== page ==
An introduction to the Digital Standards Framework for Welsh Post-16 Education.

2019 saw the publication of Digital 2030: A strategic framework for post-16 digital learning in Wales. This was the culmination of a co-construction process between Welsh Government, Jisc and the post-16 education sector (further education, work-based and adult learning).

The framework is intended to:

  • articulate a clear, shared vision for our approach to digital learning in the post-16 education and training sector in Wales, encouraging collaboration and sharing good practice;
  • identify current and future development priorities, expectations, and areas for development that can be addressed at provider, regional and national levels;
  • help to prioritise future investment of time and resources, nationally by the Welsh Government, strategically by key stakeholders and for individual learning providers; and
  • highlight a need to increase the continuity of learning experiences and transition from compulsory to post-compulsory learning provision.

Aim one of the framework is that:

clear, nationally agreed standards for digital skills are in place to enable learners and staff to meet industry, private and public sector requirements, building on the digital competences developed during compulsory schooling.

While Digital 2030 was being developed, learning providers highlighted a gap in this area, and asked for a shared set of professional digital standards. Like the Digital 2030 framework, these digital standards have been created in partnership between the Welsh Government, the post-16 sector and Jisc.

Why is a digital standards framework important?

A standards framework will give the sector a shared understanding of what good digital practice looks like and the outcomes it can help achieve.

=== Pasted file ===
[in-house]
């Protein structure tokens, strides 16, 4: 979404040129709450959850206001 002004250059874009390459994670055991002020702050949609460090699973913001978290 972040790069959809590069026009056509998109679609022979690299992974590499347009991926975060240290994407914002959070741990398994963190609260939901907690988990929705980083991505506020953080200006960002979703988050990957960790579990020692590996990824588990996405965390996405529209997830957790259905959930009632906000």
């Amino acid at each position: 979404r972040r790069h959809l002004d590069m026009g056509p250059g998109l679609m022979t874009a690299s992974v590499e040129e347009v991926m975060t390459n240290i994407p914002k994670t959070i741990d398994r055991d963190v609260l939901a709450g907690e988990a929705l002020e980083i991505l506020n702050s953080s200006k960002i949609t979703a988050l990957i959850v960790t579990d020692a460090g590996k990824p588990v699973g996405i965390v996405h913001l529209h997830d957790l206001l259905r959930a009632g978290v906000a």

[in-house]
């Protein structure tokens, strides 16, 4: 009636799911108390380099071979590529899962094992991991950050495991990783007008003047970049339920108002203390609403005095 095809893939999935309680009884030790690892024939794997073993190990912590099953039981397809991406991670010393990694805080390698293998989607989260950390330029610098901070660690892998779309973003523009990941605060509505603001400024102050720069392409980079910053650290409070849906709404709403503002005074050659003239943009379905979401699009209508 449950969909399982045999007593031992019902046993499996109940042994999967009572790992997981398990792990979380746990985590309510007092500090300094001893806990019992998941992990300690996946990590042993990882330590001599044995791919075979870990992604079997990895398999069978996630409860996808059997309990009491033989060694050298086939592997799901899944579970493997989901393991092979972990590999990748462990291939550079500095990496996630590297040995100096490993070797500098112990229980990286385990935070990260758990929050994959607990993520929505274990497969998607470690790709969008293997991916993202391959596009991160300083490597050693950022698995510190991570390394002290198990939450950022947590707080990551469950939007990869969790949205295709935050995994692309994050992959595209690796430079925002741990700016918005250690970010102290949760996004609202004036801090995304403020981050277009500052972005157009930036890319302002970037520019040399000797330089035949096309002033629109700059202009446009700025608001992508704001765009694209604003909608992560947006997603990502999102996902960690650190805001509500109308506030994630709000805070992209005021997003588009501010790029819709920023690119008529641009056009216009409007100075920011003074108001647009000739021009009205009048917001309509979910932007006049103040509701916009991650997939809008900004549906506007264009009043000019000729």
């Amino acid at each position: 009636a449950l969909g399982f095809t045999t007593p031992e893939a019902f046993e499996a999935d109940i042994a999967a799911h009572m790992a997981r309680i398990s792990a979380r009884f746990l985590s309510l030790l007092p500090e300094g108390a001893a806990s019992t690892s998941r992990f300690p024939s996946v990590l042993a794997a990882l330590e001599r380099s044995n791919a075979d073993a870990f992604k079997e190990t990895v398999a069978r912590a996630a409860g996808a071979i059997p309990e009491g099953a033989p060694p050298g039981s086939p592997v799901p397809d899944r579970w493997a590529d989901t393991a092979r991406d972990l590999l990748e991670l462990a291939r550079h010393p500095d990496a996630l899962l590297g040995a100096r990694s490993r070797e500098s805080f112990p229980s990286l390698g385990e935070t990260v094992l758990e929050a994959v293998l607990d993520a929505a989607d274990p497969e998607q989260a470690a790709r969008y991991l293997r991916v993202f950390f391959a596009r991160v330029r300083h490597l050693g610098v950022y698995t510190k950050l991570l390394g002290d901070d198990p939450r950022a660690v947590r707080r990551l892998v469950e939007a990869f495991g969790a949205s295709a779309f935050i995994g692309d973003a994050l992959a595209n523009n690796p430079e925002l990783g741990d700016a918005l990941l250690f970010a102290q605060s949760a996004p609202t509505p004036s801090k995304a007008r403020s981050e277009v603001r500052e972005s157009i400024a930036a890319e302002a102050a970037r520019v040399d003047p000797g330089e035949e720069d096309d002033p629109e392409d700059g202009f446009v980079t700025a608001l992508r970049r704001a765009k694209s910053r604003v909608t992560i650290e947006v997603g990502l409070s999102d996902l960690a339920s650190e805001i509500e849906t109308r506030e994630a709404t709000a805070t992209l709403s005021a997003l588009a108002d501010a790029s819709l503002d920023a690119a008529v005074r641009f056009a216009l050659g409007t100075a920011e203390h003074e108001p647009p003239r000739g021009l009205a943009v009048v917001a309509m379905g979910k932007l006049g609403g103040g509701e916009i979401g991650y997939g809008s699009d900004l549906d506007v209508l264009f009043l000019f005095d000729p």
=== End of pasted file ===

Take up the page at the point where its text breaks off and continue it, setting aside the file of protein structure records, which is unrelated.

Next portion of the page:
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Practitioners can use it to understand their current level of practice and clearly see a pathway to develop that practice further. Managers and leaders can use it as a structure to develop staff skills. It can also help with making decisions that help to move their organisation towards implementing the Digital 2030 strategy.

Linked to the Professional Standards

We have used the existing Professional Standards for Teaching and Learning in FE and WBL in Wales as the framework for this set of digital standards. We did this for several reasons.

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There were a number of alternative frameworks that could have provided the basis for the structure of this set of digital standards but using the Professional Standards means that it is in tune with the priority areas of teaching and learning that have been identified by the post-16 education sector in Wales itself.

Usability has been a key focus for the Digital Standards framework. We wanted to create a tool with a familiar structure that is easy to understand. Using the themes from the professional standards helped to achieve this.

At this stage, there are no sector-wide professional standards for support staff, functional staff, or leaders in the post-16 sector, so we have started with practitioners. In future there is scope to develop digital standards for other roles in line with any overarching professional standards, if feedback from the post-16 sector shows that this would be of value.

Understanding the standards

The structure of the Standards

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  1. Standard theme - based on Professional Standards for FE and WBL Practitioners Framework.
  2. Activities – these selections are just meant as examples and not an exhaustive or compulsory list. Over time new technologies and practices emerge that will still be valid activities. Also, depending on the practitioner’s context, there may be specific activities that are relevant but do not warrant inclusion in a general document. We would expect practitioners and their managers to identify their own set of activities in addition to the suggestions we offer here.
  3. Standards sub-themes – these focus on the outcomes that indicate a practitioner is achieving a standard.
  4. Standards statements – descriptions of outcomes that identify achievement of a standard practice level.
  5. Practice levels – to create a clear pathway for professional development we have broken the standards down into 3 separate levels (see below for a description)
  6. Alignment to Digital 2030 strategy – we have mapped digital standards against the objectives of the Digital 2030 Strategy that they most closely match.

How have the Standard Statements been written?

Standards should be outcome focused. In other words, it is not enough to say that there is a digital activity that should be happening; each standard needs to be clear about the purpose of the activity. This way, that standards will be relevant. We have written them so that each answer “so what?”. For example:

I use digital platforms and tools (activity) to empower learners to shape their own approach to learning using digital tools (outcome).